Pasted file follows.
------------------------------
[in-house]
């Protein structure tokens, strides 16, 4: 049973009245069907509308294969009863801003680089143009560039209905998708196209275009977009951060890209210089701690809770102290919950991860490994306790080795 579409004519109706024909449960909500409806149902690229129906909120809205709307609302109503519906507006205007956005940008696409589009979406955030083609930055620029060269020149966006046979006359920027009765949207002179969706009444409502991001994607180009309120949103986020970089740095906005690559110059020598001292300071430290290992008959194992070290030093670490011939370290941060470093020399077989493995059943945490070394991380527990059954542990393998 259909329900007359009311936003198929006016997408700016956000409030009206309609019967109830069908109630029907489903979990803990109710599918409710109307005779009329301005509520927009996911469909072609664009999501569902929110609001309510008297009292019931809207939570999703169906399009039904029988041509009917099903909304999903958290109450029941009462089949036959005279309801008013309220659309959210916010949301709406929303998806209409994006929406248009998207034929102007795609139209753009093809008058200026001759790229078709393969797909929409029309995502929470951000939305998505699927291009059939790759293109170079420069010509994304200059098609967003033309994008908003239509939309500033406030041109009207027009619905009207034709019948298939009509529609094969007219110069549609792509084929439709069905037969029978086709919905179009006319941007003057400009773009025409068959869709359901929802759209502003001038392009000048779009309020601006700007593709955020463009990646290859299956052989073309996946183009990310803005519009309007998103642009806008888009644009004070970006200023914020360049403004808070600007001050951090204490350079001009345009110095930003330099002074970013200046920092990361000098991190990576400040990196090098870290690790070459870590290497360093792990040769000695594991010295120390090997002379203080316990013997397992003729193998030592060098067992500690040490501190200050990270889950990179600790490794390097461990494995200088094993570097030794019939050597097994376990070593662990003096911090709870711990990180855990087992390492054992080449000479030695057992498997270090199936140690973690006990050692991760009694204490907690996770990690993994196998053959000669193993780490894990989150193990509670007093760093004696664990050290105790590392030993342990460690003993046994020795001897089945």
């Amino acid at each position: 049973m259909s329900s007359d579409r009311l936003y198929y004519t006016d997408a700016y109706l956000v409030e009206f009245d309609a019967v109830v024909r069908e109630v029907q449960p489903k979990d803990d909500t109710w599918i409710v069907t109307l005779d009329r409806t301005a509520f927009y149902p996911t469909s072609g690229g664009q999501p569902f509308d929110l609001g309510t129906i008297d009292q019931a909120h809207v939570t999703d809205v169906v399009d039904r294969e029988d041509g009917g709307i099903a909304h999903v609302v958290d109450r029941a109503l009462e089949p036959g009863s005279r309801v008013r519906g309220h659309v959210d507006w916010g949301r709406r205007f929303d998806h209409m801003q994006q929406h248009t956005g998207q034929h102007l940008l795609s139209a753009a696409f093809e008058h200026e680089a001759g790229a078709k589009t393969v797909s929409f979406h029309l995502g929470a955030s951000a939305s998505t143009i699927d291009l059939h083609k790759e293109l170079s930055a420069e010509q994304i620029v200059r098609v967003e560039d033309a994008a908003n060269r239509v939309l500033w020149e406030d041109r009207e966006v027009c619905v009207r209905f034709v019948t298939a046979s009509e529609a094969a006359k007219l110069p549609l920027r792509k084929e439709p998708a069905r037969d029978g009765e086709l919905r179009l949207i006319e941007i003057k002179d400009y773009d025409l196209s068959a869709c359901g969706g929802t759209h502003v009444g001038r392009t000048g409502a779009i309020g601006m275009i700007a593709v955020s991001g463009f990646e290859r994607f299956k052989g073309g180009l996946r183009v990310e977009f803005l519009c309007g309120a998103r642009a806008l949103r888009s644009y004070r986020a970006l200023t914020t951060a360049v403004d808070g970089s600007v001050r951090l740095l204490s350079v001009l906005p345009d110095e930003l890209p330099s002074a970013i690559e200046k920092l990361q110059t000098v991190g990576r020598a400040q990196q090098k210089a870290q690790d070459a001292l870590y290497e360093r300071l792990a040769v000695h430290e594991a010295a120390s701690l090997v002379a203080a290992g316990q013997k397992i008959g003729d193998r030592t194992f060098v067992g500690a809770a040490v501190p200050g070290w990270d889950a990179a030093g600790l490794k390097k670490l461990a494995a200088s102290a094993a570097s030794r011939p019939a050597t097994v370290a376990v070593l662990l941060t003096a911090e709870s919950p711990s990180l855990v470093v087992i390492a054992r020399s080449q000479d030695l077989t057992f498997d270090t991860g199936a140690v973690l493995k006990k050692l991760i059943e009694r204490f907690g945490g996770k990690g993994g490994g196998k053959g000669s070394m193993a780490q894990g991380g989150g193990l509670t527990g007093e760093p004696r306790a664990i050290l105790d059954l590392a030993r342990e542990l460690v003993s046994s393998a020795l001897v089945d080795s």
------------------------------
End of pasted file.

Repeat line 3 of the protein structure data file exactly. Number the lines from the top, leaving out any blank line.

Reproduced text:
């Amino acid at each position: 049973m259909s329900s007359d579409r009311l936003y198929y004519t006016d997408a700016y109706l956000v409030e009206f009245d309609a019967v109830v024909r069908e109630v029907q449960p489903k979990d803990d909500t109710w599918i409710v069907t109307l005779d009329r409806t301005a509520f927009y149902p996911t469909s072609g690229g664009q999501p569902f509308d929110l609001g309510t129906i008297d009292q019931a909120h809207v939570t999703d809205v169906v399009d039904r294969e029988d041509g009917g709307i099903a909304h999903v609302v958290d109450r029941a109503l009462e089949p036959g009863s005279r309801v008013r519906g309220h659309v959210d507006w916010g949301r709406r205007f929303d998806h209409m801003q994006q929406h248009t956005g998207q034929h102007l940008l795609s139209a753009a696409f093809e008058h200026e680089a001759g790229a078709k589009t393969v797909s929409f979406h029309l995502g929470a955030s951000a939305s998505t143009i699927d291009l059939h083609k790759e293109l170079s930055a420069e010509q994304i620029v200059r098609v967003e560039d033309a994008a908003n060269r239509v939309l500033w020149e406030d041109r009207e966006v027009c619905v009207r209905f034709v019948t298939a046979s009509e529609a094969a006359k007219l110069p549609l920027r792509k084929e439709p998708a069905r037969d029978g009765e086709l919905r179009l949207i006319e941007i003057k002179d400009y773009d025409l196209s068959a869709c359901g969706g929802t759209h502003v009444g001038r392009t000048g409502a779009i309020g601006m275009i700007a593709v955020s991001g463009f990646e290859r994607f299956k052989g073309g180009l996946r183009v990310e977009f803005l519009c309007g309120a998103r642009a806008l949103r888009s644009y004070r986020a970006l200023t914020t951060a360049v403004d808070g970089s600007v001050r951090l740095l204490s350079v001009l906005p345009d110095e930003l890209p330099s002074a970013i690559e200046k920092l990361q110059t000098v991190g990576r020598a400040q990196q090098k210089a870290q690790d070459a001292l870590y290497e360093r300071l792990a040769v000695h430290e594991a010295a120390s701690l090997v002379a203080a290992g316990q013997k397992i008959g003729d193998r030592t194992f060098v067992g500690a809770a040490v501190p200050g070290w990270d889950a990179a030093g600790l490794k390097k670490l461990a494995a200088s102290a094993a570097s030794r011939p019939a050597t097994v370290a376990v070593l662990l941060t003096a911090e709870s919950p711990s990180l855990v470093v087992i390492a054992r020399s080449q000479d030695l077989t057992f498997d270090t991860g199936a140690v973690l493995k006990k050692l991760i059943e009694r204490f907690g945490g996770k990690g993994g490994g196998k053959g000669s070394m193993a780490q894990g991380g989150g193990l509670t527990g007093e760093p004696r306790a664990i050290l105790d059954l590392a030993r342990e542990l460690v003993s046994s393998a020795l001897v089945d080795s």